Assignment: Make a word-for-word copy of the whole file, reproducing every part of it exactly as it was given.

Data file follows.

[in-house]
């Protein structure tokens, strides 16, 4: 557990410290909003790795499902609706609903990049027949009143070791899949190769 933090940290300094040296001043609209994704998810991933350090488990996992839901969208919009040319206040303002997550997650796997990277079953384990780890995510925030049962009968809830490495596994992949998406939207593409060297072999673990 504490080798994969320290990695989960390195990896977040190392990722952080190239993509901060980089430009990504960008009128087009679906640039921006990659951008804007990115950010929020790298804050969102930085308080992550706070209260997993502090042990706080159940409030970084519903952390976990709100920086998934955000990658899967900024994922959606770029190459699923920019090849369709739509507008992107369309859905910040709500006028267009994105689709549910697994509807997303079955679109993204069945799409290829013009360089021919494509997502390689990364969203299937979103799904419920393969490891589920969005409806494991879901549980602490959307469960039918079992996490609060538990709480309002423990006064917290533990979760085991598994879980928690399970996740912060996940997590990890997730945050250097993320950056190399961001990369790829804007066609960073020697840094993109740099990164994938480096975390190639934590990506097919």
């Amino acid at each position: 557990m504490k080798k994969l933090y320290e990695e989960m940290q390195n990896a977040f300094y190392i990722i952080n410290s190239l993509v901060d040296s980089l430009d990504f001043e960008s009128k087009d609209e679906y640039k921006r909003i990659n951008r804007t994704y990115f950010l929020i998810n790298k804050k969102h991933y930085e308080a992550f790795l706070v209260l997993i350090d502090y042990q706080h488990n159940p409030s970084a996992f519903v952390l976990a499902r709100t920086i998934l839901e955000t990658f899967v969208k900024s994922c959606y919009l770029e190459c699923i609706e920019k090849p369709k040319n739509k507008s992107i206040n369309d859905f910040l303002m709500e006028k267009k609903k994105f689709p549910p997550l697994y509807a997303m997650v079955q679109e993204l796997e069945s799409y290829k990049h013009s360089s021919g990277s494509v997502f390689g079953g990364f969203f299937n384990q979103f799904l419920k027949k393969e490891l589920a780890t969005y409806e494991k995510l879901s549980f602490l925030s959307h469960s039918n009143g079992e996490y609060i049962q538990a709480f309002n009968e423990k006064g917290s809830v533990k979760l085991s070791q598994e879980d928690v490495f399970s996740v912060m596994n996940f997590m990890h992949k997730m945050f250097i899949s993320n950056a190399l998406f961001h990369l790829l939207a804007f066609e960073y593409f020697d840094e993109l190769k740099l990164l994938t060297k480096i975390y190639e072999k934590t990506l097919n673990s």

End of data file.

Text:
[in-house]
């Protein structure tokens, strides 16, 4: 557990410290909003790795499902609706609903990049027949009143070791899949190769 933090940290300094040296001043609209994704998810991933350090488990996992839901969208919009040319206040303002997550997650796997990277079953384990780890995510925030049962009968809830490495596994992949998406939207593409060297072999673990 504490080798994969320290990695989960390195990896977040190392990722952080190239993509901060980089430009990504960008009128087009679906640039921006990659951008804007990115950010929020790298804050969102930085308080992550706070209260997993502090042990706080159940409030970084519903952390976990709100920086998934955000990658899967900024994922959606770029190459699923920019090849369709739509507008992107369309859905910040709500006028267009994105689709549910697994509807997303079955679109993204069945799409290829013009360089021919494509997502390689990364969203299937979103799904419920393969490891589920969005409806494991879901549980602490959307469960039918079992996490609060538990709480309002423990006064917290533990979760085991598994879980928690399970996740912060996940997590990890997730945050250097993320950056190399961001990369790829804007066609960073020697840094993109740099990164994938480096975390190639934590990506097919």
């Amino acid at each position: 557990m504490k080798k994969l933090y320290e990695e989960m940290q390195n990896a977040f300094y190392i990722i952080n410290s190239l993509v901060d040296s980089l430009d990504f001043e960008s009128k087009d609209e679906y640039k921006r909003i990659n951008r804007t994704y990115f950010l929020i998810n790298k804050k969102h991933y930085e308080a992550f790795l706070v209260l997993i350090d502090y042990q706080h488990n159940p409030s970084a996992f519903v952390l976990a499902r709100t920086i998934l839901e955000t990658f899967v969208k900024s994922c959606y919009l770029e190459c699923i609706e920019k090849p369709k040319n739509k507008s992107i206040n369309d859905f910040l303002m709500e006028k267009k609903k994105f689709p549910p997550l697994y509807a997303m997650v079955q679109e993204l796997e069945s799409y290829k990049h013009s360089s021919g990277s494509v997502f390689g079953g990364f969203f299937n384990q979103f799904l419920k027949k393969e490891l589920a780890t969005y409806e494991k995510l879901s549980f602490l925030s959307h469960s039918n009143g079992e996490y609060i049962q538990a709480f309002n009968e423990k006064g917290s809830v533990k979760l085991s070791q598994e879980d928690v490495f399970s996740v912060m596994n996940f997590m990890h992949k997730m945050f250097i899949s993320n950056a190399l998406f961001h990369l790829l939207a804007f066609e960073y593409f020697d840094e993109l190769k740099l990164l994938t060297k480096i975390y190639e072999k934590t990506l097919n673990s």